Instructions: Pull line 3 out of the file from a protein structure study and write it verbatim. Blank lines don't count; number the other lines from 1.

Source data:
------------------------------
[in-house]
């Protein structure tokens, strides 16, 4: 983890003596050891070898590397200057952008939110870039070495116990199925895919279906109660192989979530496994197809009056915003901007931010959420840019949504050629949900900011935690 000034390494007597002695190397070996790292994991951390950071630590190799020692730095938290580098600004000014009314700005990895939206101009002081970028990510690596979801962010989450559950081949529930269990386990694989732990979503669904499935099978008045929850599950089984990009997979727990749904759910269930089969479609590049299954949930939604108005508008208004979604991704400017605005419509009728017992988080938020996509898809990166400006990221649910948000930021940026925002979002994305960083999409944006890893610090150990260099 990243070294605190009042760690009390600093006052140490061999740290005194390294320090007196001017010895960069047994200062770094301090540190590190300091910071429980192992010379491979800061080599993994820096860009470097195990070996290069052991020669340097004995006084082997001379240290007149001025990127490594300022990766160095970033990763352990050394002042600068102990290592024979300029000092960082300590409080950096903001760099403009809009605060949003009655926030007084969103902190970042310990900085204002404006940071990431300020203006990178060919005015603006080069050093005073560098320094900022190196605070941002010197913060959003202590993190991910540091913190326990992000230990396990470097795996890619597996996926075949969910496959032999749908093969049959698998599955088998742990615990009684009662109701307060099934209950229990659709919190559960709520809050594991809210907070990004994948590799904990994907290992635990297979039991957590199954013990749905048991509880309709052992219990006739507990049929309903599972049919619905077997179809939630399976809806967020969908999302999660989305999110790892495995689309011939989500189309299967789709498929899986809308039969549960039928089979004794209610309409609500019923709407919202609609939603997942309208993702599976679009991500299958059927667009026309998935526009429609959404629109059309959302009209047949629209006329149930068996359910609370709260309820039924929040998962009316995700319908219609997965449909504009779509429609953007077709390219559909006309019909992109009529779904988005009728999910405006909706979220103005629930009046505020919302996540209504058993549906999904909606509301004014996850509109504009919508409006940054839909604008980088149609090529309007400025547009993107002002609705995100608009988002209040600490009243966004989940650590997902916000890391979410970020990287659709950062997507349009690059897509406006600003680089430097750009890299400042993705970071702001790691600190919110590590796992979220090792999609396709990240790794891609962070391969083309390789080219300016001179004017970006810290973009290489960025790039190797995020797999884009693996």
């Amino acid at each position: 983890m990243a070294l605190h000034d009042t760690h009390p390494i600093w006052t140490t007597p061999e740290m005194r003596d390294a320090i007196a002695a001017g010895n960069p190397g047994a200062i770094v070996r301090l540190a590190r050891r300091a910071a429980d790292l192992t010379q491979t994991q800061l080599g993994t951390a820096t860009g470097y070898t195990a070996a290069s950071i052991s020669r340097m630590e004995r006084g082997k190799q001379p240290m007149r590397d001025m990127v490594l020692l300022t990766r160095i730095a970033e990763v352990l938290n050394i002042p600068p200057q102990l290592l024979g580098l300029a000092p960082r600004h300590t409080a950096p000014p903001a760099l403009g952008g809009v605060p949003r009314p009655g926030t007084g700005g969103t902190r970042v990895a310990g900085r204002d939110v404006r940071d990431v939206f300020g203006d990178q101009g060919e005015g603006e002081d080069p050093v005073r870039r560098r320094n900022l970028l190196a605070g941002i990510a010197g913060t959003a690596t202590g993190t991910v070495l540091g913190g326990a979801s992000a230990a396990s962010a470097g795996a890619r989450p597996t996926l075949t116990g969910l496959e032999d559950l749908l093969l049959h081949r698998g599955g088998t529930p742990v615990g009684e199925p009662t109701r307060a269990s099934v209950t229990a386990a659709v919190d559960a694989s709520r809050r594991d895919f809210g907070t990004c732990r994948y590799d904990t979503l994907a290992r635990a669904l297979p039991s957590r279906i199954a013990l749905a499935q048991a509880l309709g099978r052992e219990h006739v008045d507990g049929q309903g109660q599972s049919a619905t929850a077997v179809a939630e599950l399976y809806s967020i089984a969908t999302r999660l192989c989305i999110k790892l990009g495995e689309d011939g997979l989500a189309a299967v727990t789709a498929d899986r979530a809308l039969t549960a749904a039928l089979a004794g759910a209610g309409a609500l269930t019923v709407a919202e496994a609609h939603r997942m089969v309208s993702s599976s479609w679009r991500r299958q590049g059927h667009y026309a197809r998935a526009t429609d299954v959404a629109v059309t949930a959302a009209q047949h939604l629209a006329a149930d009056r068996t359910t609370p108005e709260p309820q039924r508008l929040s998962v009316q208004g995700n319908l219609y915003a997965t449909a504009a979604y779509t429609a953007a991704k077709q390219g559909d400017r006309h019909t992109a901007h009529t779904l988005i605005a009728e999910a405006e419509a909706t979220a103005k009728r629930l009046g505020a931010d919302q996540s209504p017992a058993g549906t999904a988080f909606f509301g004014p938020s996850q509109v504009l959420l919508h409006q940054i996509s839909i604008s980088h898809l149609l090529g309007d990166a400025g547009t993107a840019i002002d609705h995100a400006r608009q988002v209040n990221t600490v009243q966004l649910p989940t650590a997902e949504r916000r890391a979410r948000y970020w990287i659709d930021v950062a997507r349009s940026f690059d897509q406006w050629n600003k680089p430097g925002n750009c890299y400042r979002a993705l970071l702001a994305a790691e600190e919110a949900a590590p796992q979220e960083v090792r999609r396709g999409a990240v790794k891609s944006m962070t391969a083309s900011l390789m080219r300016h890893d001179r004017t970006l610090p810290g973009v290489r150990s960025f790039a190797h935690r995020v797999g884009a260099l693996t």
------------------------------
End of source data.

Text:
């Amino acid at each position: 983890m990243a070294l605190h000034d009042t760690h009390p390494i600093w006052t140490t007597p061999e740290m005194r003596d390294a320090i007196a002695a001017g010895n960069p190397g047994a200062i770094v070996r301090l540190a590190r050891r300091a910071a429980d790292l192992t010379q491979t994991q800061l080599g993994t951390a820096t860009g470097y070898t195990a070996a290069s950071i052991s020669r340097m630590e004995r006084g082997k190799q001379p240290m007149r590397d001025m990127v490594l020692l300022t990766r160095i730095a970033e990763v352990l938290n050394i002042p600068p200057q102990l290592l024979g580098l300029a000092p960082r600004h300590t409080a950096p000014p903001a760099l403009g952008g809009v605060p949003r009314p009655g926030t007084g700005g969103t902190r970042v990895a310990g900085r204002d939110v404006r940071d990431v939206f300020g203006d990178q101009g060919e005015g603006e002081d080069p050093v005073r870039r560098r320094n900022l970028l190196a605070g941002i990510a010197g913060t959003a690596t202590g993190t991910v070495l540091g913190g326990a979801s992000a230990a396990s962010a470097g795996a890619r989450p597996t996926l075949t116990g969910l496959e032999d559950l749908l093969l049959h081949r698998g599955g088998t529930p742990v615990g009684e199925p009662t109701r307060a269990s099934v209950t229990a386990a659709v919190d559960a694989s709520r809050r594991d895919f809210g907070t990004c732990r994948y590799d904990t979503l994907a290992r635990a669904l297979p039991s957590r279906i199954a013990l749905a499935q048991a509880l309709g099978r052992e219990h006739v008045d507990g049929q309903g109660q599972s049919a619905t929850a077997v179809a939630e599950l399976y809806s967020i089984a969908t999302r999660l192989c989305i999110k790892l990009g495995e689309d011939g997979l989500a189309a299967v727990t789709a498929d899986r979530a809308l039969t549960a749904a039928l089979a004794g759910a209610g309409a609500l269930t019923v709407a919202e496994a609609h939603r997942m089969v309208s993702s599976s479609w679009r991500r299958q590049g059927h667009y026309a197809r998935a526009t429609d299954v959404a629109v059309t949930a959302a009209q047949h939604l629209a006329a149930d009056r068996t359910t609370p108005e709260p309820q039924r508008l929040s998962v009316q208004g995700n319908l219609y915003a997965t449909a504009a979604y779509t429609a953007a991704k077709q390219g559909d400017r006309h019909t992109a901007h009529t779904l988005i605005a009728e999910a405006e419509a909706t979220a103005k009728r629930l009046g505020a931010d919302q996540s209504p017992a058993g549906t999904a988080f909606f509301g004014p938020s996850q509109v504009l959420l919508h409006q940054i996509s839909i604008s980088h898809l149609l090529g309007d990166a400025g547009t993107a840019i002002d609705h995100a400006r608009q988002v209040n990221t600490v009243q966004l649910p989940t650590a997902e949504r916000r890391a979410r948000y970020w990287i659709d930021v950062a997507r349009s940026f690059d897509q406006w050629n600003k680089p430097g925002n750009c890299y400042r979002a993705l970071l702001a994305a790691e600190e919110a949900a590590p796992q979220e960083v090792r999609r396709g999409a990240v790794k891609s944006m962070t391969a083309s900011l390789m080219r300016h890893d001179r004017t970006l610090p810290g973009v290489r150990s960025f790039a190797h935690r995020v797999g884009a260099l693996t």